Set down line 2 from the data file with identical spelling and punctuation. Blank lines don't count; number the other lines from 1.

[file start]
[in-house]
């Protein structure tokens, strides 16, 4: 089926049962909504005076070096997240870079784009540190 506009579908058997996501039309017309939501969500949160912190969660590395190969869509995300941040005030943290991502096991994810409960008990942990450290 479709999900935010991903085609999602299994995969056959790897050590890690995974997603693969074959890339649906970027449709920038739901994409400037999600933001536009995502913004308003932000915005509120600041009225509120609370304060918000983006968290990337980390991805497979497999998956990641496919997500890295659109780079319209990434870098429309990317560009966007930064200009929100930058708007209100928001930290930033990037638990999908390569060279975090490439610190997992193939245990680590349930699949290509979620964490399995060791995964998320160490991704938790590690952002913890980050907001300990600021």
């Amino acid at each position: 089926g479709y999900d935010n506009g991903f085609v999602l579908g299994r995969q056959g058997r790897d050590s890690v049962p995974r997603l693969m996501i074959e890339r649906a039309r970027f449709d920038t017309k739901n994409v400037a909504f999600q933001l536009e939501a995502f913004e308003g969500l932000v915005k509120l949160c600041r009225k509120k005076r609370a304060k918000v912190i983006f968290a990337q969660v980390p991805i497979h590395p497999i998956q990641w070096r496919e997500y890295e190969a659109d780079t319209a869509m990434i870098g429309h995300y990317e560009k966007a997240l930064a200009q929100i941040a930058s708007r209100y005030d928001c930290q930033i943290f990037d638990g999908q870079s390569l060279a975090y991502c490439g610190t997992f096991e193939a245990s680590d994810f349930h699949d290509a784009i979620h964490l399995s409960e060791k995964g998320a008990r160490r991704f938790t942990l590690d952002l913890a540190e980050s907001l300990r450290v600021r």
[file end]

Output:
């Protein structure tokens, strides 16, 4: 089926049962909504005076070096997240870079784009540190 506009579908058997996501039309017309939501969500949160912190969660590395190969869509995300941040005030943290991502096991994810409960008990942990450290 479709999900935010991903085609999602299994995969056959790897050590890690995974997603693969074959890339649906970027449709920038739901994409400037999600933001536009995502913004308003932000915005509120600041009225509120609370304060918000983006968290990337980390991805497979497999998956990641496919997500890295659109780079319209990434870098429309990317560009966007930064200009929100930058708007209100928001930290930033990037638990999908390569060279975090490439610190997992193939245990680590349930699949290509979620964490399995060791995964998320160490991704938790590690952002913890980050907001300990600021």